How the presses indexes is an issue for some people. In reading the web about "KABOOMS" (Blowing up a gun!!). Many of the kabooms I have read about were directly traced back to a manually indexing press. This is not the fault of the press but, operator error
. With a manually indexing press, If you get distracted while reloading, you can easily double charge a pistol case case. (A double charge will depend on the powder you are using and the charge weight.) IMHO
, a double charge is less of a problem with auto-indexing presses. The Hornady L-N-L, Dillon 650 and, Dillon Square Deal auto index. The MOST POPULAR Dillon press, the 550 is a manually indexing press. Some people prefer manual, some people prefer auto.
Next, the L-N-L uses a really slick bushing system for mounting loading dies to the press. It makes changing calipers and SNAP. After a die is adjusted for whatever you are loading you can remove the die from the press with an 1/8 turn and insert a different die. Each die has it's own bushing. The Dillon uses a die plate. The Dillon die plate costs more than L-N-L bushings. Another neat feature with the Hornady is that you can buy a bushing conversion setup and use the same bushings on your RCBS, Lyman or other single stage press and the L-N-L!
Additionally, the L-N-L seems to be built like a tank! The ram is about 2"+ in diameter and the basic press is similar in construction to the RCBS Rockchucker. I would say that a side-by-side comparison to the either the Dillon 550 OR 650, the L-N-L is at least as sturdily built. And, in some areas I think the L-N-L is better built. i.e., The massive ram, powder measure, and primer system. The head/top of the press is solid except for where the dies are inserted. The Dillon has a large cutout that is needed for their die plates. By just looking, it would seem the L-N-L would be stronger. But, of course, that may not be the case.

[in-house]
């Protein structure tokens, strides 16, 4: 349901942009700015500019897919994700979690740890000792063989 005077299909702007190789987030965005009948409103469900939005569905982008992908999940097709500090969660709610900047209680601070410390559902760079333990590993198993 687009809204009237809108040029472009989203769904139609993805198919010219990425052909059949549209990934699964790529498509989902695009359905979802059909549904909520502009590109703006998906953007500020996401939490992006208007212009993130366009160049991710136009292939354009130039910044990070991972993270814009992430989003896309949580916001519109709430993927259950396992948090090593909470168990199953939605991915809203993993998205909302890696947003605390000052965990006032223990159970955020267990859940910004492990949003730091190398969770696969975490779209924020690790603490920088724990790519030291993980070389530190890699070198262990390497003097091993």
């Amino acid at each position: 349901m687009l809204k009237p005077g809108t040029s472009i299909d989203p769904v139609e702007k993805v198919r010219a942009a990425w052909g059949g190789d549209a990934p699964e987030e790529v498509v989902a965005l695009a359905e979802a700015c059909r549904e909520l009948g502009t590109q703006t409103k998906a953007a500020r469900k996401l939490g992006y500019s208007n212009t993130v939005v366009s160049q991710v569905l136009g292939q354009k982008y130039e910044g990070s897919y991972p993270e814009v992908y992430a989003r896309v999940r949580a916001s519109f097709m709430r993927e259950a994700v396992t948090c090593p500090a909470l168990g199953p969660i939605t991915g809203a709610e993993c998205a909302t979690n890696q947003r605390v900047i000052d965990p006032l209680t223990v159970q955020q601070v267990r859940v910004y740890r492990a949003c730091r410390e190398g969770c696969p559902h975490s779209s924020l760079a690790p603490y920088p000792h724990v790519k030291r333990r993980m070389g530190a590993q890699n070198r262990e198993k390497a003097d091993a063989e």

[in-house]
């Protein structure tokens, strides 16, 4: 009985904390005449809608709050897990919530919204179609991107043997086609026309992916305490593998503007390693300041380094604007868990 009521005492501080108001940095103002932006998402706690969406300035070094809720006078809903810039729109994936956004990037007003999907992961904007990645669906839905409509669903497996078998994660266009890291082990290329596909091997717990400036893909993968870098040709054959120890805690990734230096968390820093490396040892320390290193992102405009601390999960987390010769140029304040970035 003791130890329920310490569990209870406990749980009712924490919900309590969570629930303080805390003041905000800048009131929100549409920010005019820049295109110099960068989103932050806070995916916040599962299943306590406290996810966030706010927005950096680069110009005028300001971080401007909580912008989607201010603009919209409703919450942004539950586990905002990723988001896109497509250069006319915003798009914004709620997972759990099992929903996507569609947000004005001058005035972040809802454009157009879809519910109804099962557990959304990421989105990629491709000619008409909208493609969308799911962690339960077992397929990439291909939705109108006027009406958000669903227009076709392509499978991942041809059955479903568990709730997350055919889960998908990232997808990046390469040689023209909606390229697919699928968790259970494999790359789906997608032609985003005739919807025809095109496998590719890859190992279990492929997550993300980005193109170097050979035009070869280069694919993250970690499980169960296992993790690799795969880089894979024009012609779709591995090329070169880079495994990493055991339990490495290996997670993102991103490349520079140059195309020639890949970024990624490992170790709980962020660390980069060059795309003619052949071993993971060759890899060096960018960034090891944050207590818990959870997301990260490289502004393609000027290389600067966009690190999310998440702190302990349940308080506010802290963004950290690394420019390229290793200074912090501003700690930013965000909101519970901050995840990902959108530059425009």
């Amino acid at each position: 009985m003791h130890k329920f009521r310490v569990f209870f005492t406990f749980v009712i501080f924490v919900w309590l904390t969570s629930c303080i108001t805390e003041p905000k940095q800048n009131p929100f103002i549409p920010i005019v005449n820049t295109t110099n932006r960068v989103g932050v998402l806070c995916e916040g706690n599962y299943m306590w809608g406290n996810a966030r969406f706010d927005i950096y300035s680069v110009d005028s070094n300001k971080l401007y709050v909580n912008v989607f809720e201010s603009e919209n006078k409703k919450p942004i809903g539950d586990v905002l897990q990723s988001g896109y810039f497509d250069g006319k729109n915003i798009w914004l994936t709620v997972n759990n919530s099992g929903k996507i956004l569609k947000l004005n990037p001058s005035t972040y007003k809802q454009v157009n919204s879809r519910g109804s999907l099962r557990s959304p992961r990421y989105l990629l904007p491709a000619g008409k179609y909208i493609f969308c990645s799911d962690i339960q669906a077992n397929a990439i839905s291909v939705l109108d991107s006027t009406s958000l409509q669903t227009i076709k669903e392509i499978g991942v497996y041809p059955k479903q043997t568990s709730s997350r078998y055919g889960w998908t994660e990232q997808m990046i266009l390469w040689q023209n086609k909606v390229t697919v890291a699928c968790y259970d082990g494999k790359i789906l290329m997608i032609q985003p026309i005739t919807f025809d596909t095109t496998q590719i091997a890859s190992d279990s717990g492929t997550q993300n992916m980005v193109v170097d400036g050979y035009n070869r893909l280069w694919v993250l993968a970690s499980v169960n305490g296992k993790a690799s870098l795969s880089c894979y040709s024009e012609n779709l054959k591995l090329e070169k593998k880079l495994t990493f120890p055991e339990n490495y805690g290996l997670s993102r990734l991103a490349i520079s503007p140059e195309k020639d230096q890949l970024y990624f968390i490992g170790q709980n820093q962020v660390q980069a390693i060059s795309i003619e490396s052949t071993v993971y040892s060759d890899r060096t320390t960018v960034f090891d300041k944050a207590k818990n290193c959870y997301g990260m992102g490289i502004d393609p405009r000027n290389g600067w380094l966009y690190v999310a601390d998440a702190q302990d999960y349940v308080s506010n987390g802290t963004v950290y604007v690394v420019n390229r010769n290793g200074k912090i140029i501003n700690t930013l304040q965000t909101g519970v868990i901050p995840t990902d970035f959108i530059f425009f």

There is one piece that can get damaged on the L-N-L. There is a coil spring that holds the cases in the shell holder that can get crushed if you improperly change shell holders. That's the bad news. The good news is that they are only about $2-3 for three and they won't get crushed if you change shell plates correctly. The other good news is that this spring is the primary reason that while loading you can easily
remove a case at any station. With the Dillon you have to remove pins in order to take a shell out of a shell plate.
You can load anything on both the Dillon and L-N-L from .25 ACP to 500 N.E. Realistically, I would say that people with progressive loaders mostly load pistol ammo 99% of the time. After using the L-N-L for while I feel confident that my Grandkids will be using when I'm gone.
In summary, the Hornady L-N-L has all the features of the Dillon 650 but is much cheaper. However, the Dillon automatic case feeder is about $50 cheaper than the Hornady. Changing calipers on the LNL is faster and cheaper. The powder measure on the L-N-L is VASTLY SUPERIOR TO THE DILLON, at least in my opinion
. I bought the L-N-L and am very satisfied. A shooting buddy of mine is a long time, dedicated Dillon user. He has three! After giving me a ration of "stuff" about my choice, he came over and used my L-N-L and sheepishly said, "That's a very nice setup!!"
Both the Dillon and LNL are very nice setups. You WILL be happy with either choice. Do you prefer Coke or Pepsi!